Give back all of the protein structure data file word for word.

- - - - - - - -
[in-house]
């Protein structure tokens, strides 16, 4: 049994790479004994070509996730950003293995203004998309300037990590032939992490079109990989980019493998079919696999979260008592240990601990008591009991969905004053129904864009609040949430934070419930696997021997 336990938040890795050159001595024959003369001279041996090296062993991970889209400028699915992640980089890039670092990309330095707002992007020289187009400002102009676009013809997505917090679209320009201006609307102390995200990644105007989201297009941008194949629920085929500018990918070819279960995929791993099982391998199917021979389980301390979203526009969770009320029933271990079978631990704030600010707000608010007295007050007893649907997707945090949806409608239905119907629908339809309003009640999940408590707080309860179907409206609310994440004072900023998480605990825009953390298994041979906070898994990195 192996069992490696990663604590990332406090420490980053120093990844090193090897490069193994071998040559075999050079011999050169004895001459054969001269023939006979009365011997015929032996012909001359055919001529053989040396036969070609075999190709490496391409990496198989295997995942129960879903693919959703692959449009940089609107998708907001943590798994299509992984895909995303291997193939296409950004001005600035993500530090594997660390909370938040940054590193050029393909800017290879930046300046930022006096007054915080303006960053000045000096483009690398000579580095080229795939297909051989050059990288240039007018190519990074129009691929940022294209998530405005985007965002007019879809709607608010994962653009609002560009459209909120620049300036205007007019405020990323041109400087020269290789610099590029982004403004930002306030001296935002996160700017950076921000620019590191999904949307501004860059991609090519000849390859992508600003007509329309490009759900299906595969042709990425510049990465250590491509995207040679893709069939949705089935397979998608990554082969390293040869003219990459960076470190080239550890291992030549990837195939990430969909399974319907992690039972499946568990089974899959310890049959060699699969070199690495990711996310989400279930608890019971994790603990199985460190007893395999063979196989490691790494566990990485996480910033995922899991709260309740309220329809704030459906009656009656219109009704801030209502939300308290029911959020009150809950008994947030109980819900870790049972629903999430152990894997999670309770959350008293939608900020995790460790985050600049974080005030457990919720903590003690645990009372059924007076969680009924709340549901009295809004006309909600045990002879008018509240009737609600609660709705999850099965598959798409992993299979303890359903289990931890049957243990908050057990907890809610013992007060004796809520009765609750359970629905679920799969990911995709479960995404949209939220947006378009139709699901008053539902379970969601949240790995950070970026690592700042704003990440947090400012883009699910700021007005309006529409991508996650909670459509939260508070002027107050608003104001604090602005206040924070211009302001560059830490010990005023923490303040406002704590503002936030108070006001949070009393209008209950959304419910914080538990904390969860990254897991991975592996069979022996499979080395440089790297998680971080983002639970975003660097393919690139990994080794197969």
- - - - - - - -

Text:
[in-house]
């Protein structure tokens, strides 16, 4: 049994790479004994070509996730950003293995203004998309300037990590032939992490079109990989980019493998079919696999979260008592240990601990008591009991969905004053129904864009609040949430934070419930696997021997 336990938040890795050159001595024959003369001279041996090296062993991970889209400028699915992640980089890039670092990309330095707002992007020289187009400002102009676009013809997505917090679209320009201006609307102390995200990644105007989201297009941008194949629920085929500018990918070819279960995929791993099982391998199917021979389980301390979203526009969770009320029933271990079978631990704030600010707000608010007295007050007893649907997707945090949806409608239905119907629908339809309003009640999940408590707080309860179907409206609310994440004072900023998480605990825009953390298994041979906070898994990195 192996069992490696990663604590990332406090420490980053120093990844090193090897490069193994071998040559075999050079011999050169004895001459054969001269023939006979009365011997015929032996012909001359055919001529053989040396036969070609075999190709490496391409990496198989295997995942129960879903693919959703692959449009940089609107998708907001943590798994299509992984895909995303291997193939296409950004001005600035993500530090594997660390909370938040940054590193050029393909800017290879930046300046930022006096007054915080303006960053000045000096483009690398000579580095080229795939297909051989050059990288240039007018190519990074129009691929940022294209998530405005985007965002007019879809709607608010994962653009609002560009459209909120620049300036205007007019405020990323041109400087020269290789610099590029982004403004930002306030001296935002996160700017950076921000620019590191999904949307501004860059991609090519000849390859992508600003007509329309490009759900299906595969042709990425510049990465250590491509995207040679893709069939949705089935397979998608990554082969390293040869003219990459960076470190080239550890291992030549990837195939990430969909399974319907992690039972499946568990089974899959310890049959060699699969070199690495990711996310989400279930608890019971994790603990199985460190007893395999063979196989490691790494566990990485996480910033995922899991709260309740309220329809704030459906009656009656219109009704801030209502939300308290029911959020009150809950008994947030109980819900870790049972629903999430152990894997999670309770959350008293939608900020995790460790985050600049974080005030457990919720903590003690645990009372059924007076969680009924709340549901009295809004006309909600045990002879008018509240009737609600609660709705999850099965598959798409992993299979303890359903289990931890049957243990908050057990907890809610013992007060004796809520009765609750359970629905679920799969990911995709479960995404949209939220947006378009139709699901008053539902379970969601949240790995950070970026690592700042704003990440947090400012883009699910700021007005309006529409991508996650909670459509939260508070002027107050608003104001604090602005206040924070211009302001560059830490010990005023923490303040406002704590503002936030108070006001949070009393209008209950959304419910914080538990904390969860990254897991991975592996069979022996499979080395440089790297998680971080983002639970975003660097393919690139990994080794197969």